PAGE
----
(The Center Square) – A measure in the U.S. Senate to target wasteful federal programs won't save money for taxpayers, according to a report from the Congressional Budget Office.
Senate bill 666, the Identifying and Eliminating Wasteful Programs Act, would require the Office of Management and Budget to give guidance to federal agencies on identifying programs and activities that could be cut or consolidated and to make a list of those programs after the President submits the budget each year.
Specifically, each agency would have to list programs "that are unnecessary, defunct, or unnecessarily duplicative federal programs" or that another agency could administer more effectively, or could be consolidated with other programs.
A report from the Congressional Budget Office, the nonpartisan federal agency that produces cost estimates for proposed legislation, said the measure won't save money on its own.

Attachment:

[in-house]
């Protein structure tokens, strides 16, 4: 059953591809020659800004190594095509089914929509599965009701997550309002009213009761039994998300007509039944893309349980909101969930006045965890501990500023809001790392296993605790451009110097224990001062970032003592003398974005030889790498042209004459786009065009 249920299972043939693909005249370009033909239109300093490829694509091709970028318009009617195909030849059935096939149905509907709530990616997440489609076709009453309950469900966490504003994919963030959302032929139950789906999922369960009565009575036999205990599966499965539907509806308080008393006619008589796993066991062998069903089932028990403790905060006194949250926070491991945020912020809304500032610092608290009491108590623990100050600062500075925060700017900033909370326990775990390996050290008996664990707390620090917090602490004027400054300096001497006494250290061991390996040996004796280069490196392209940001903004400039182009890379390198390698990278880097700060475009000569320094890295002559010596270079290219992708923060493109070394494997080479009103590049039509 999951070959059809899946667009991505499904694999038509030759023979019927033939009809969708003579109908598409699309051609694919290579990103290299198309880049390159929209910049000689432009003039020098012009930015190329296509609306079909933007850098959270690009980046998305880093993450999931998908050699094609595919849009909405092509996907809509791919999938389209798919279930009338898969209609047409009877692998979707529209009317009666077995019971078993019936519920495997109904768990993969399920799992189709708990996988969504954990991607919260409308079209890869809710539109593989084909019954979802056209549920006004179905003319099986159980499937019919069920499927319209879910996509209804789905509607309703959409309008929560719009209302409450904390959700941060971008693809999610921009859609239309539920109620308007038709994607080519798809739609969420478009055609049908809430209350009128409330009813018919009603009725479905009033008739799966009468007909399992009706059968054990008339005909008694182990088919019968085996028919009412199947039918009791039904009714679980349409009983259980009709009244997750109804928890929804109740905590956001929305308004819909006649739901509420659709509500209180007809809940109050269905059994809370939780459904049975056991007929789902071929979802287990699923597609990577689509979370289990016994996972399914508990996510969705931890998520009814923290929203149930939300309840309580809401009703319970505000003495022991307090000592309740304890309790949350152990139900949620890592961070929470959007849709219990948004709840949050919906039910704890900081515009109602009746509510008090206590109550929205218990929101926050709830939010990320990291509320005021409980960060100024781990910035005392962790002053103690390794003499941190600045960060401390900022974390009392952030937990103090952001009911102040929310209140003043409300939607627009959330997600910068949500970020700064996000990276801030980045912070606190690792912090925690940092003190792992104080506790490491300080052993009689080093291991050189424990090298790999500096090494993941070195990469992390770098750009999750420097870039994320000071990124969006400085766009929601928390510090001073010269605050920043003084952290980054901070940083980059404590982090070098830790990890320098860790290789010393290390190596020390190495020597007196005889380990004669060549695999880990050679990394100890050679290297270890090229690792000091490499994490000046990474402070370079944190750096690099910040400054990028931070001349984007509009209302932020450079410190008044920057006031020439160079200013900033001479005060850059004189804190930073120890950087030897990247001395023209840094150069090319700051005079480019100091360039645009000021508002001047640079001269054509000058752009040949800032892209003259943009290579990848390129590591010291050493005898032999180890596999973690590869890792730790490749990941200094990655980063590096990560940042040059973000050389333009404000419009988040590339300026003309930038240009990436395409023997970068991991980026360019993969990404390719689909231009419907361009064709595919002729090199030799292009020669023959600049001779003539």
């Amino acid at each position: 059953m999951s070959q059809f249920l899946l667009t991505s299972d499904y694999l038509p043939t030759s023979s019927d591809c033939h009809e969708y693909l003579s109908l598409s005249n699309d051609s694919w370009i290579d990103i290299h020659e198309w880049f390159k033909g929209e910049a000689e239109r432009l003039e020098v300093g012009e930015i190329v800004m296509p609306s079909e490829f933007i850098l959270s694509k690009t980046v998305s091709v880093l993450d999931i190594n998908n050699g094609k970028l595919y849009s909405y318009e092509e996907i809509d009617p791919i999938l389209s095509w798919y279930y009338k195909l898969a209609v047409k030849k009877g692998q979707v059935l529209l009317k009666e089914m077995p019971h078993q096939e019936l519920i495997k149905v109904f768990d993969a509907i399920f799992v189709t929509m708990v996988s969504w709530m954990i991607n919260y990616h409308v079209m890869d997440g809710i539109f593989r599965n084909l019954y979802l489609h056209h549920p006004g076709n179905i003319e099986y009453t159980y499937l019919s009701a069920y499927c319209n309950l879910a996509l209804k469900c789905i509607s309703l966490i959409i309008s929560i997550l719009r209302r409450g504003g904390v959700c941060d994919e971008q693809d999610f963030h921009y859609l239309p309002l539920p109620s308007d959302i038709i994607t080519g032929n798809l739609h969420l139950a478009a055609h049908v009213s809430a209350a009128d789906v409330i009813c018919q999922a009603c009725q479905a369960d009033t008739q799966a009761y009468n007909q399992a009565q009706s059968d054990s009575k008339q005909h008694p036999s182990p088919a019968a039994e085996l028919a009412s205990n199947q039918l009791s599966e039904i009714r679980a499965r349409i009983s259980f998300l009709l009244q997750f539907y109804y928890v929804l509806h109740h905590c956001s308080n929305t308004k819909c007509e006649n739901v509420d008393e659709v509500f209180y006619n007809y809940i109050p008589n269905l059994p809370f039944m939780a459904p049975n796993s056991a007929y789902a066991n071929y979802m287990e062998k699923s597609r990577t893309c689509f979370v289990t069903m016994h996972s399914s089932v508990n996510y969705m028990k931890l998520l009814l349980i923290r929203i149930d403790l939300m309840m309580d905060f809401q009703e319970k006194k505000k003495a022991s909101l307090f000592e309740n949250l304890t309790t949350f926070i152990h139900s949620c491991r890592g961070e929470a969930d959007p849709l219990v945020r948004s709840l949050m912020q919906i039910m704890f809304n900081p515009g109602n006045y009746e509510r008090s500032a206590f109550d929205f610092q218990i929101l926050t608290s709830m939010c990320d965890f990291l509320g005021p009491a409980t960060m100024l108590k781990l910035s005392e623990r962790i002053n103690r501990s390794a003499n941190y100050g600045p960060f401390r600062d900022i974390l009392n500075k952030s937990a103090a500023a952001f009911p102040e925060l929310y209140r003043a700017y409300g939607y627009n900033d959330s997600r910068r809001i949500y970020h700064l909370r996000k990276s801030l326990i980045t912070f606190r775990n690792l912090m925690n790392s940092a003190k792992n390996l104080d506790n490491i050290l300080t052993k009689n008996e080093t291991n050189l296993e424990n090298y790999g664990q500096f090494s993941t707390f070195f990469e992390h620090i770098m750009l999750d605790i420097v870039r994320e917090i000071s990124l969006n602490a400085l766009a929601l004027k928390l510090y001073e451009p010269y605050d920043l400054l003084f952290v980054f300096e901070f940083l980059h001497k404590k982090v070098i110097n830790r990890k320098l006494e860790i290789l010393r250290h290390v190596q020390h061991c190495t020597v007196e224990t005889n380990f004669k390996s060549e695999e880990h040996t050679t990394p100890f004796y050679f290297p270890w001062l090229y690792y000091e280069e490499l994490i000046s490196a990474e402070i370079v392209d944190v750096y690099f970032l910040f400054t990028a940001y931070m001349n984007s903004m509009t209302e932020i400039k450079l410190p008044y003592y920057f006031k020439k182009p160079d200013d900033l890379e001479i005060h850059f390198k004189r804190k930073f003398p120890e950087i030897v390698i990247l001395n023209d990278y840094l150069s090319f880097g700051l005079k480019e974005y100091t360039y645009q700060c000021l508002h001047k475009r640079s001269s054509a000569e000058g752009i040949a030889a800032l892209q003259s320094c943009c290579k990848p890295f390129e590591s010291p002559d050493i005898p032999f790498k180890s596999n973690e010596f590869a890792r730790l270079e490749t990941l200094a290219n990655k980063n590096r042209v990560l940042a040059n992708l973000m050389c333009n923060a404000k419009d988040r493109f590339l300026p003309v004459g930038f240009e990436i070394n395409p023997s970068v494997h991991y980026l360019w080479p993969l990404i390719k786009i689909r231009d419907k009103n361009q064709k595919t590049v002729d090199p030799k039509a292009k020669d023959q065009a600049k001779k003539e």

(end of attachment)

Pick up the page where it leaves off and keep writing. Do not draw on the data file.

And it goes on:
"The federal government currently reviews different ways to reduce, eliminate, or manage the overlap and duplication within its agencies. Because of that ongoing activity, CBO expects that implementing the bill would not significantly affect federal spending over the 2023-2028 period," according to the report. "The budgetary effects of eliminating or consolidating programs will be estimated when the Congress considers legislation specifically related to the programs identified by each agency."
Over that same time period, the administrative costs of the measure would be less than $500,000, according to the report.
U.S. Sens. Maggie Hassan, D-NH, and Mike Braun, R-Ind., reintroduced the bill in March as a way to reduce wasteful spending in Washington.
"Cutting down on wasteful government spending is commonsense," Hassan said in a news release when she re-introduced the bill.
Braun said, "America’s sky-high national debt is our Achilles’ heel, and stopping wasteful spending is the first step to resolving this issue."